“This will provide stakeholders greater visibility into how pharmaceuticals move throughout the system,” says Gray. “This stronger, more efficient supply chain is especially important for healthcare providers, pharmacies, and the patients they serve, because it reinforces the system against counterfeit and substandard medicines.”
The problems surrounding drug counterfeiting are very real. While it has never been hugely prevalent in the US, there have nonetheless been several unfortunate incidents. In 2005, 18 million Lipitor tablets were recalled due to criminal activity, and fake versions of the weight loss drug Alli were sold online in 2010. In one particularly tragic case, an Arizona woman died after taking a counterfeit cancer drug that turned out to be water and mould.
The DCSCA will hopefully prevent such occurrences happening in the future. However, if the supply chain were opened up to foreign imports, it would potentially expose US patients to poorly regulated markets, illegitimate medicines (potentially worsening the opioid crisis), as well as online scams.
“Many websites that display a maple leaf or union jack are actually located in or sourcing drugs from countries like Nigeria or China, where facilities aren’t inspected or regulated by the FDA [Food and Drug Administration],” wrote former Democratic Congressman Ron Klink in a blog for The Hill. He added that, in one study, almost 96% of internet pharmacies were found to be scams.
Weighing up the risk
For advocates of foreign imports, such pronouncements are little more than scaremongering, grounded more in maximising pharmaceutical profits than ensuring patient safety. They argue that the Canadian market is held to extremely strict regulatory standards, and that purchasing drugs through licensed online pharmacies is very safe.
Other lobbyists have argued that, while it may be hard to justify Canadian importation across the board, it should be allowed in special circumstances. Senator John McCain has suggested these might include cases where the drug is no longer marketed in the US, or where there have been ‘significant and unexplained increases in price’.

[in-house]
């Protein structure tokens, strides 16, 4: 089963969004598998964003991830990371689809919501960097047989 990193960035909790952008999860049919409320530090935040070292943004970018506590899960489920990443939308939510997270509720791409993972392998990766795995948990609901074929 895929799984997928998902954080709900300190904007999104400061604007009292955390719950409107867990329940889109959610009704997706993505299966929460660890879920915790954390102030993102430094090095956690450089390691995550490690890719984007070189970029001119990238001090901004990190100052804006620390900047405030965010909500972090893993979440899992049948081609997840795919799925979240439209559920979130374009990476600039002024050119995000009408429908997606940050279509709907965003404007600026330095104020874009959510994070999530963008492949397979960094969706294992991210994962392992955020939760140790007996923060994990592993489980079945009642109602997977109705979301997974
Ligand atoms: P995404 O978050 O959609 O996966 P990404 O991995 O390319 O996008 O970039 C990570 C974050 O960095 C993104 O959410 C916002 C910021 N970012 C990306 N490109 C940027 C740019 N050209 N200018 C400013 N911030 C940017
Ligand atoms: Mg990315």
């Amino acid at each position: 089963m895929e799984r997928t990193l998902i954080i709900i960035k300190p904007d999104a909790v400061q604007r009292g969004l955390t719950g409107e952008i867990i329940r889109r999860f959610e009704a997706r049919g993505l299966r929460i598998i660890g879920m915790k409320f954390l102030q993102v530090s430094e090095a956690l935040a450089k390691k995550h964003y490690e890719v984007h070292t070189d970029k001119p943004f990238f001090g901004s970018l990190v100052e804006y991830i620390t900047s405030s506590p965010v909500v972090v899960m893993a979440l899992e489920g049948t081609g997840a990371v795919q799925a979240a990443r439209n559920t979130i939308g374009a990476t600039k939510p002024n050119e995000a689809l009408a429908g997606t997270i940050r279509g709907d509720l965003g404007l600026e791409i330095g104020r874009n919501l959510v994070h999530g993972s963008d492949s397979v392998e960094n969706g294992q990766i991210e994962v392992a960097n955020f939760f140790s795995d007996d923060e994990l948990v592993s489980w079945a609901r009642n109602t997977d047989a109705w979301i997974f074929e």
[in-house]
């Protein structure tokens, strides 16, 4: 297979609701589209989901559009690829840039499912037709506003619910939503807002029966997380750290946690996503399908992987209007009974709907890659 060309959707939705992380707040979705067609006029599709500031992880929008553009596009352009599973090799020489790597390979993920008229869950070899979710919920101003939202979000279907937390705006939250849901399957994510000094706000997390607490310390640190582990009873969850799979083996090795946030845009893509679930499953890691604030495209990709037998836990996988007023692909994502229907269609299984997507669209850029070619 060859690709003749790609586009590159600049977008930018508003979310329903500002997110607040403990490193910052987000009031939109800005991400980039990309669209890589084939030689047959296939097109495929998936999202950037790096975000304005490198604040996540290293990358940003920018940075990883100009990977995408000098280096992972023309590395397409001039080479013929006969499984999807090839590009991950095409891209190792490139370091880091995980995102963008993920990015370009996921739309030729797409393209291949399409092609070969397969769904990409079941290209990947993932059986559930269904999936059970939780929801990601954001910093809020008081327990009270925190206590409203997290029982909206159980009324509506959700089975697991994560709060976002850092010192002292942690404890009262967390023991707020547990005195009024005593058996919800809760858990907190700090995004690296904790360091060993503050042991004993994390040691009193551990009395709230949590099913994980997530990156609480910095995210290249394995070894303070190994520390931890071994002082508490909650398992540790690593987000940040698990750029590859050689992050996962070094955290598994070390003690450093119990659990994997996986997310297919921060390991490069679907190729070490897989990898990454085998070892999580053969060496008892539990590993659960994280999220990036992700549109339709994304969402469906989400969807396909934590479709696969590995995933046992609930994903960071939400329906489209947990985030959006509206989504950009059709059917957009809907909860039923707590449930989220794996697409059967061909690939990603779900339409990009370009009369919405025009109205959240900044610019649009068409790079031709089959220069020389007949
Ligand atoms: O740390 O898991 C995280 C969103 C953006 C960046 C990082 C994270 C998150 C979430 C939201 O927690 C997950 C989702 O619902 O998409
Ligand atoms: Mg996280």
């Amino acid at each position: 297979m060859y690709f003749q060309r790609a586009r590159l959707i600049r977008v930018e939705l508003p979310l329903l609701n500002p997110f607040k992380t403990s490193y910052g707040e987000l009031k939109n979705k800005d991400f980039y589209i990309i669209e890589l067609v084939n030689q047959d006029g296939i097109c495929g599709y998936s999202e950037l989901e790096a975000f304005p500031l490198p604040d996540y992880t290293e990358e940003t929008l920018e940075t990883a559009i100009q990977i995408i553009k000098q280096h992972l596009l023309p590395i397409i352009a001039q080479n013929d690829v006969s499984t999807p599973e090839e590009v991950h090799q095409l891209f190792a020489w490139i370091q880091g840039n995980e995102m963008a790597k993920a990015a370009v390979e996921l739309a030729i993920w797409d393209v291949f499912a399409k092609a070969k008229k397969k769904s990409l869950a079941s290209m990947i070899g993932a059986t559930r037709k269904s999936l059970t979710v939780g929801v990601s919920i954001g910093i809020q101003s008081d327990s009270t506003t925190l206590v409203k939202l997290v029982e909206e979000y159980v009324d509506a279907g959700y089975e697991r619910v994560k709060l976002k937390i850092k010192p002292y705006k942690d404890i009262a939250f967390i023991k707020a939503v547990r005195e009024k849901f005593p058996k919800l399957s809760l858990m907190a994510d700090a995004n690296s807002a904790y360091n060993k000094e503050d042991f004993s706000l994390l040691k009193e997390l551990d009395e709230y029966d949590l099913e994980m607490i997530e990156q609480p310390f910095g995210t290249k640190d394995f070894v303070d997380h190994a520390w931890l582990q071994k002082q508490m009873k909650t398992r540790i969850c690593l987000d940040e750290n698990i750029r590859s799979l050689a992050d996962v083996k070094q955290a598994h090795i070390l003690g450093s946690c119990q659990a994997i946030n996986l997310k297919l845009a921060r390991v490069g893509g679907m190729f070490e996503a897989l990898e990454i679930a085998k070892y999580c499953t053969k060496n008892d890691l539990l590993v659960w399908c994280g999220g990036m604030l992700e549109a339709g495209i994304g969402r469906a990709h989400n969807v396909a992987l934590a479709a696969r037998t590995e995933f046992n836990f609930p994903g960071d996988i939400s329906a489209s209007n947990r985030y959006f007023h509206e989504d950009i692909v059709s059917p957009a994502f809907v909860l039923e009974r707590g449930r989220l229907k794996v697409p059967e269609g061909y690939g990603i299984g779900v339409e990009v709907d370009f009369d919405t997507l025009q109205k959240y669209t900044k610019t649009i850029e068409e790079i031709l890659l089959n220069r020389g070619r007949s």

The difficulty, of course, is that importation of any kind would throw the DSCSA into disarray, causing a headache for the many supply chain stakeholders who are now four years into implementation.
“Recent importation proposals do not allow for certain mandatory transactional requirements established by the DSCSA, which were created to strengthen the supply chain,” says Gray. “Further, it will be difficult to ensure that imported products designated for foreign markets meet the standards of safety and security that are necessary to ensure the integrity of the supply chain.”
He adds that traceability systems do not match up from one country to the next. While some compatibility does exist (i.e., through the use of global standards for product identification and so forth), many of the particulars are incompatible.
“Just as supply chains are unique, the traceability framework sought by DSCSA is designed differently from the systems in other markets, such as the EU,” he says.
The debate continues
What will happen next remains to be seen, with passionate arguments being raised on both sides of the debate. For supporters of importation, some risk is permissible if it improves patients’ access to life-saving drugs. For detractors, securing the supply chain is paramount, and the accessibility issue should be tackled through other means.
“With Congress grappling with issues surrounding the value and affordability of prescription drugs, supporters of importation have presented it as an easy policy solution to the problem,” says Gray. “As noted already, importation is not such a simple solution – it actually would undermine pharmaceutical stakeholders’ efforts to keep the supply chain efficient and secure.”
He adds that the HDA, along with its supply chain partners, will continue to advocate against importation.
“While we do not know where the debate will end up, the political pressure has been significantly charged during this Congress and we will continue to actively express our opposition,” he says.